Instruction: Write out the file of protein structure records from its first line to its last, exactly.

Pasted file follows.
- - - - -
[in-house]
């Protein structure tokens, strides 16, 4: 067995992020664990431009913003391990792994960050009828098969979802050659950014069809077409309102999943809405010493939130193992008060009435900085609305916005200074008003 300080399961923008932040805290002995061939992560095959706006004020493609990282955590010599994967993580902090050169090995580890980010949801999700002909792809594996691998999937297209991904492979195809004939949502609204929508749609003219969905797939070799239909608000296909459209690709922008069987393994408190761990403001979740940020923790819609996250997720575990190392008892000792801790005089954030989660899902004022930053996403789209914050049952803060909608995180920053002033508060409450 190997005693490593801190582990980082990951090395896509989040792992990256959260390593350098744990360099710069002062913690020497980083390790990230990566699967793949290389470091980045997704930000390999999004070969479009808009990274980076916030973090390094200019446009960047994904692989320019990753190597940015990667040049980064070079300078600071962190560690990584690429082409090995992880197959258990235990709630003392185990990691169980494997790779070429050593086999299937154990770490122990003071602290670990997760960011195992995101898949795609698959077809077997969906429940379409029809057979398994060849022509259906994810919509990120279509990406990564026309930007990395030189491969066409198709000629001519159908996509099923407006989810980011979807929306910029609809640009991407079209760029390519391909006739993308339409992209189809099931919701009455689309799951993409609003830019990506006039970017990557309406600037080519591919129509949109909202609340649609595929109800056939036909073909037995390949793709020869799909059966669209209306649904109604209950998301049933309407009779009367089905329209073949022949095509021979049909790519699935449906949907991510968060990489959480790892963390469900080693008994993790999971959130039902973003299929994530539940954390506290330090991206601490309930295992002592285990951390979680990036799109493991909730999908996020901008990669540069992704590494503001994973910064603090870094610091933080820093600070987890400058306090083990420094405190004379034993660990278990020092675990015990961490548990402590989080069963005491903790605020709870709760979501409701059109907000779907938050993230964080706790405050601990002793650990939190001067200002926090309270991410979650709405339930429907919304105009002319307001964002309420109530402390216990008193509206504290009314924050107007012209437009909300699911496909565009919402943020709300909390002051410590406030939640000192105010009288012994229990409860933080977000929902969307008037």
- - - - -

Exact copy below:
[in-house]
């Protein structure tokens, strides 16, 4: 067995992020664990431009913003391990792994960050009828098969979802050659950014069809077409309102999943809405010493939130193992008060009435900085609305916005200074008003 300080399961923008932040805290002995061939992560095959706006004020493609990282955590010599994967993580902090050169090995580890980010949801999700002909792809594996691998999937297209991904492979195809004939949502609204929508749609003219969905797939070799239909608000296909459209690709922008069987393994408190761990403001979740940020923790819609996250997720575990190392008892000792801790005089954030989660899902004022930053996403789209914050049952803060909608995180920053002033508060409450 190997005693490593801190582990980082990951090395896509989040792992990256959260390593350098744990360099710069002062913690020497980083390790990230990566699967793949290389470091980045997704930000390999999004070969479009808009990274980076916030973090390094200019446009960047994904692989320019990753190597940015990667040049980064070079300078600071962190560690990584690429082409090995992880197959258990235990709630003392185990990691169980494997790779070429050593086999299937154990770490122990003071602290670990997760960011195992995101898949795609698959077809077997969906429940379409029809057979398994060849022509259906994810919509990120279509990406990564026309930007990395030189491969066409198709000629001519159908996509099923407006989810980011979807929306910029609809640009991407079209760029390519391909006739993308339409992209189809099931919701009455689309799951993409609003830019990506006039970017990557309406600037080519591919129509949109909202609340649609595929109800056939036909073909037995390949793709020869799909059966669209209306649904109604209950998301049933309407009779009367089905329209073949022949095509021979049909790519699935449906949907991510968060990489959480790892963390469900080693008994993790999971959130039902973003299929994530539940954390506290330090991206601490309930295992002592285990951390979680990036799109493991909730999908996020901008990669540069992704590494503001994973910064603090870094610091933080820093600070987890400058306090083990420094405190004379034993660990278990020092675990015990961490548990402590989080069963005491903790605020709870709760979501409701059109907000779907938050993230964080706790405050601990002793650990939190001067200002926090309270991410979650709405339930429907919304105009002319307001964002309420109530402390216990008193509206504290009314924050107007012209437009909300699911496909565009919402943020709300909390002051410590406030939640000192105010009288012994229990409860933080977000929902969307008037």